Facebook Is Dying, Wall Street Just Doesn’t Realize It Yet
I mostly write about Crypto. I’ve written about “Why Crypto’s A Growing Threat To FAMGA (a.k.a. Facebook, Apple, Microsoft, Google and Amazon)”. But that’s in the future. This is a post about how Facebook is in decline today, even before Crypto has an impact.
I became the original Facebook bull after I published the first Wall Street style research report on Facebook in March of 2010. My 2014 revenue forecast was off by just 1%, because I focused on one thing, engagement. As Facebook continued to increase user engagement (defined as DAUs/MAUs once the company started reporting results), I continued to be a Facebook bull, for eight years. Simply put, I believe that sites are growing engagement, or they’re dying, and for eight years, Facebook was growing user engagement.
But when the company reported Q4 ’17 earnings on January 31st, 2018, for the first time in it’s history, Facebook’s user engagement declined, and I turned bearish, penning this blog post to note the occasion. It’s been 15 months since that post, and time has proven it to be prescient. On April 25th, 2018, Facebook reported Q1 ’18 earnings, and Wall Street applauded the results, sending the shares up 10%, adding $45 billion in market cap, as Facebook’s revenue surged 49%, year-over-year, to $12 billion. While Wall Street cheered, I saw another signpost of Facebook’s decline. On April 24th, 2019, Facebook reported Q1 ’19 earning, and once again, Wall street applauded, sending the shares up 8%, adding another $45 billion in value. While some saw triumph, and others saw further reason to break Facebook up, all I saw was continued decline in the only metric that matters, engagement.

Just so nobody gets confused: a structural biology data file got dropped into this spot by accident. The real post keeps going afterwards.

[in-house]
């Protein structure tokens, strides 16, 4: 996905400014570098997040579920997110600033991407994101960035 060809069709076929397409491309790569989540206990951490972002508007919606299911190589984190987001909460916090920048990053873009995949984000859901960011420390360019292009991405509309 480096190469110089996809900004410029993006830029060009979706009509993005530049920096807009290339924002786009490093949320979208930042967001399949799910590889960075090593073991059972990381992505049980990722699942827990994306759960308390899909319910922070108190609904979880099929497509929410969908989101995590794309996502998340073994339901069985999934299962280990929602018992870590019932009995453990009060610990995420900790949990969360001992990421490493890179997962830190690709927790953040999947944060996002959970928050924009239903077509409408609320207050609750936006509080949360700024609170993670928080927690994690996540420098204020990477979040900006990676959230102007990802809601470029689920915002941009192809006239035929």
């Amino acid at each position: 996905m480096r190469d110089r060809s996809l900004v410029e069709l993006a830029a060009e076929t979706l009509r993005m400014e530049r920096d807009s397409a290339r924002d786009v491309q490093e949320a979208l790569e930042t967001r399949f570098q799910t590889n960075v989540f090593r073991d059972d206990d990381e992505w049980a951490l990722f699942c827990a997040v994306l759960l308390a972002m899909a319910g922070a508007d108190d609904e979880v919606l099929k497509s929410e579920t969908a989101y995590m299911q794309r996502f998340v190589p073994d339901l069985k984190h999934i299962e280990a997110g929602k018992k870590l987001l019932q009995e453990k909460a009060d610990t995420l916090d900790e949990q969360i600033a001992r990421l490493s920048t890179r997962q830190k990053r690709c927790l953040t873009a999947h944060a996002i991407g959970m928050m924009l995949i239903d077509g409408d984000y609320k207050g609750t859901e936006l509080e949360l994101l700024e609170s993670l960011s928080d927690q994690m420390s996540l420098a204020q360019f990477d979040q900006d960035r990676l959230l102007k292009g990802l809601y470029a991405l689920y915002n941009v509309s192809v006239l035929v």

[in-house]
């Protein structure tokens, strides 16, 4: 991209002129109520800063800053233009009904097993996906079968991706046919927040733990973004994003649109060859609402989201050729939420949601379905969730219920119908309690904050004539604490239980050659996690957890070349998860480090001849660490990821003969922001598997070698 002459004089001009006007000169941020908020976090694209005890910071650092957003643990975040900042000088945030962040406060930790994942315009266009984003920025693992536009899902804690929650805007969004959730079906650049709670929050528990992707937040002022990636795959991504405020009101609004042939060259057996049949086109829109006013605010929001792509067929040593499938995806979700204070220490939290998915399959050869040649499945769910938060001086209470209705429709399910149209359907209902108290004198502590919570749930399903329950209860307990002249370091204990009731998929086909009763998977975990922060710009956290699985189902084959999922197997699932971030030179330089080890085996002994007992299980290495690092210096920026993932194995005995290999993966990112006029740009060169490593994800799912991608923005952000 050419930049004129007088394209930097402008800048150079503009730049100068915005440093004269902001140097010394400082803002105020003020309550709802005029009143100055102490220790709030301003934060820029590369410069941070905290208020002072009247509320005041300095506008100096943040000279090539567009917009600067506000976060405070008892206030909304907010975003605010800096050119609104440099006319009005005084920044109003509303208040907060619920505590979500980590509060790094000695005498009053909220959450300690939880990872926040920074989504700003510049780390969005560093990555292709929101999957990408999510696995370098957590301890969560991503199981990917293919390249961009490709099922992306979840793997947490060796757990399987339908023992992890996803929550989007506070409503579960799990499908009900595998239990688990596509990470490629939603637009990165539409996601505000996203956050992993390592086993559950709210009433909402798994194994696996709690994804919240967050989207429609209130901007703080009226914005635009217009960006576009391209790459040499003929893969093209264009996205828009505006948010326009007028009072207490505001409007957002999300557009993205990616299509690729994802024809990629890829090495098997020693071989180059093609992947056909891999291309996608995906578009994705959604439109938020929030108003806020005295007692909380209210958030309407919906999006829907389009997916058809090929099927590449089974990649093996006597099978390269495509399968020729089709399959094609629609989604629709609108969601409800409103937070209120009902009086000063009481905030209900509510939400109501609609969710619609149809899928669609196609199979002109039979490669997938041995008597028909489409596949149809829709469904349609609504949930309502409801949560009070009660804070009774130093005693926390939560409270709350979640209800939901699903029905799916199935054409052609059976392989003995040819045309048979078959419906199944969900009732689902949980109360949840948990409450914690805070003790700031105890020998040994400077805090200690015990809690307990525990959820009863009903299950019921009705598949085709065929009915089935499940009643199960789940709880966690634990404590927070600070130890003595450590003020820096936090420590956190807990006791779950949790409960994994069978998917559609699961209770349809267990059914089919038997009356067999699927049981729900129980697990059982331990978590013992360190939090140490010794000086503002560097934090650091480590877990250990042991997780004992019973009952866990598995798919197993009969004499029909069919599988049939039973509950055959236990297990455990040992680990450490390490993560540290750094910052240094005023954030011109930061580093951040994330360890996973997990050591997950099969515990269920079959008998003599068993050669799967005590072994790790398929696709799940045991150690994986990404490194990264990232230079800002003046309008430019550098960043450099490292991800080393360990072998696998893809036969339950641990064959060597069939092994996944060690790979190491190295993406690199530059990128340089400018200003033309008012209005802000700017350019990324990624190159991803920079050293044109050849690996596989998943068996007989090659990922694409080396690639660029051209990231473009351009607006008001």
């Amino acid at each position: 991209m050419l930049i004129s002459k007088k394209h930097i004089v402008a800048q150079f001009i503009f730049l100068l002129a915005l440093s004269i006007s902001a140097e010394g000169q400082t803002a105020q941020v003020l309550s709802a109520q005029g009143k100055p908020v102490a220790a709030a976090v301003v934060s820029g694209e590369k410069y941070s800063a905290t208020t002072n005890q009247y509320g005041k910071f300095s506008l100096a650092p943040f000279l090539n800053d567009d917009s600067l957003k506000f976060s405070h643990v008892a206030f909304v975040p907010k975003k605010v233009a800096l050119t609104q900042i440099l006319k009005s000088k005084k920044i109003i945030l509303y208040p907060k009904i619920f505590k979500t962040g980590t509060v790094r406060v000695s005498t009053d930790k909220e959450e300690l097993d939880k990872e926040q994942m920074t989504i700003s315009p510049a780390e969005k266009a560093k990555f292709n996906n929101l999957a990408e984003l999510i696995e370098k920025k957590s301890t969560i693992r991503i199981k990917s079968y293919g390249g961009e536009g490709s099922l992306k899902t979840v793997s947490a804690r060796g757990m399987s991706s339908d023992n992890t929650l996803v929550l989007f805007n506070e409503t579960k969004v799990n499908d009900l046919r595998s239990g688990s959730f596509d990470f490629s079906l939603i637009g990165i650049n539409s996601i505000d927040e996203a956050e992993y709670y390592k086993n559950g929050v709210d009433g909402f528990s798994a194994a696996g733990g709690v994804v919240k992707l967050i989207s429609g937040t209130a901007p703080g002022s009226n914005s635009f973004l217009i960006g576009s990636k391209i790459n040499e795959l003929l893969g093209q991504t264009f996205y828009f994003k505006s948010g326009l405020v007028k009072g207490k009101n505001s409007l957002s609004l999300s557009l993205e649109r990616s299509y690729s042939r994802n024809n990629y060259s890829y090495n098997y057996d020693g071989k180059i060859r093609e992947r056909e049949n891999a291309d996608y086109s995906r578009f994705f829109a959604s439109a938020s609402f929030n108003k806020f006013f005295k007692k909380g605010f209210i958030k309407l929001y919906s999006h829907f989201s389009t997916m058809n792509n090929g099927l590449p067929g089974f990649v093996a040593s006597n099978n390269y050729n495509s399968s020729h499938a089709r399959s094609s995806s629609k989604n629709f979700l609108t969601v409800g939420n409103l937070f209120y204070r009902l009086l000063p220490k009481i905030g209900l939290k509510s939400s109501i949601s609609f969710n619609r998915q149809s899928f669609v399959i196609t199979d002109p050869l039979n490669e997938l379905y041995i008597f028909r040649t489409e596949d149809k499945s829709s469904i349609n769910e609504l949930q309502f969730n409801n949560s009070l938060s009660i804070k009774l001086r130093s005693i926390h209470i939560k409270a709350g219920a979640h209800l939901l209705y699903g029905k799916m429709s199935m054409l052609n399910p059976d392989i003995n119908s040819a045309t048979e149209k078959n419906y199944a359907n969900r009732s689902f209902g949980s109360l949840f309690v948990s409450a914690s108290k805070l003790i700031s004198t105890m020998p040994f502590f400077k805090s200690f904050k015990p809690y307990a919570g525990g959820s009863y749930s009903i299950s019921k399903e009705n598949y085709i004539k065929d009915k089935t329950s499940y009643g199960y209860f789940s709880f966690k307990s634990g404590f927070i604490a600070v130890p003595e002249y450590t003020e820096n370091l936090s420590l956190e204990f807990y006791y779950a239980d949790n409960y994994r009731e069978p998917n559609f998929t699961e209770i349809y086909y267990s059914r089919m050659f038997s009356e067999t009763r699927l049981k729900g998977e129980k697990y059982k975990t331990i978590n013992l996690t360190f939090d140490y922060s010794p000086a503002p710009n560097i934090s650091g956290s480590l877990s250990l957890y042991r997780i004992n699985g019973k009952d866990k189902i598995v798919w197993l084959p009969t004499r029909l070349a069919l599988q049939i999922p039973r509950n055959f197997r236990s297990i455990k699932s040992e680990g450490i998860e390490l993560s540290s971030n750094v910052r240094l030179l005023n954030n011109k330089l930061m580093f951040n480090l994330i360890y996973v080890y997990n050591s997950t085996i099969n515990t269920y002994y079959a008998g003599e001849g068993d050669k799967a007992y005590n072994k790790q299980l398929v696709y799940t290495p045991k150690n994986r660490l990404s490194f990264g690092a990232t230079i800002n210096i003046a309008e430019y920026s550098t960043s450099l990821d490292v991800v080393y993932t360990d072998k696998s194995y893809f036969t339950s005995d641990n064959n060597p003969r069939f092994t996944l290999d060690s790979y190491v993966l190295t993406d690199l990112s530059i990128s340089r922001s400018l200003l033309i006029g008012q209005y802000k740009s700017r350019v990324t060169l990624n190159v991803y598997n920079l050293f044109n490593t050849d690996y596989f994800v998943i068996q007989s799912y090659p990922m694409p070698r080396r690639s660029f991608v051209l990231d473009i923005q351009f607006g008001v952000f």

The One Graph Facebook Investors Don’t Appreciate
While Facebook presented 18 slides on their earnings conference call, they didn’t present the one below, which, in my opinion, is the most important graph of all. It shows the year-over-year change in user engagement, which is defined by Facebook as Daily Active Users/Monthly Active Users (DAU/MAU). It’s not a pretty picture:
Facebook is dying. At the moment, it’s a slow death, but at some point, it will accelerate. That’s what social networks do. They grow engagement, until they don’t. Interestingly, Facebook blamed the first drop in engagement on the fact that they were trying to stop people from being able to do the thing people like to do most on Facebook…… read fake news.
What Wall Street Misses
The main thing that Wall Street misses is that revenue is a lagging indicator of engagement. So revenue is still climbing dramatically (up 26% y-o-y), catching up to engagement growth of years past. When revenue starts slowing dramatically in 2020, which it will, Wall Street will be caught off guard.
But What About Instagram and WhatsApp
Both are insanely great products that have attracted massive audiences. That said, there are two reason I don’t care. The first is, the properties monetize at a fraction of Facebook today. That could change, but, my second points is …. if things are going so great, why don’t we get more metrics on those properties? I rarely write negative pieces. But I did write a piece before SNAP came public when I said, buyer beware, because they didn’t release the relevant numbers, because, I assumed, they were bad. And they were.
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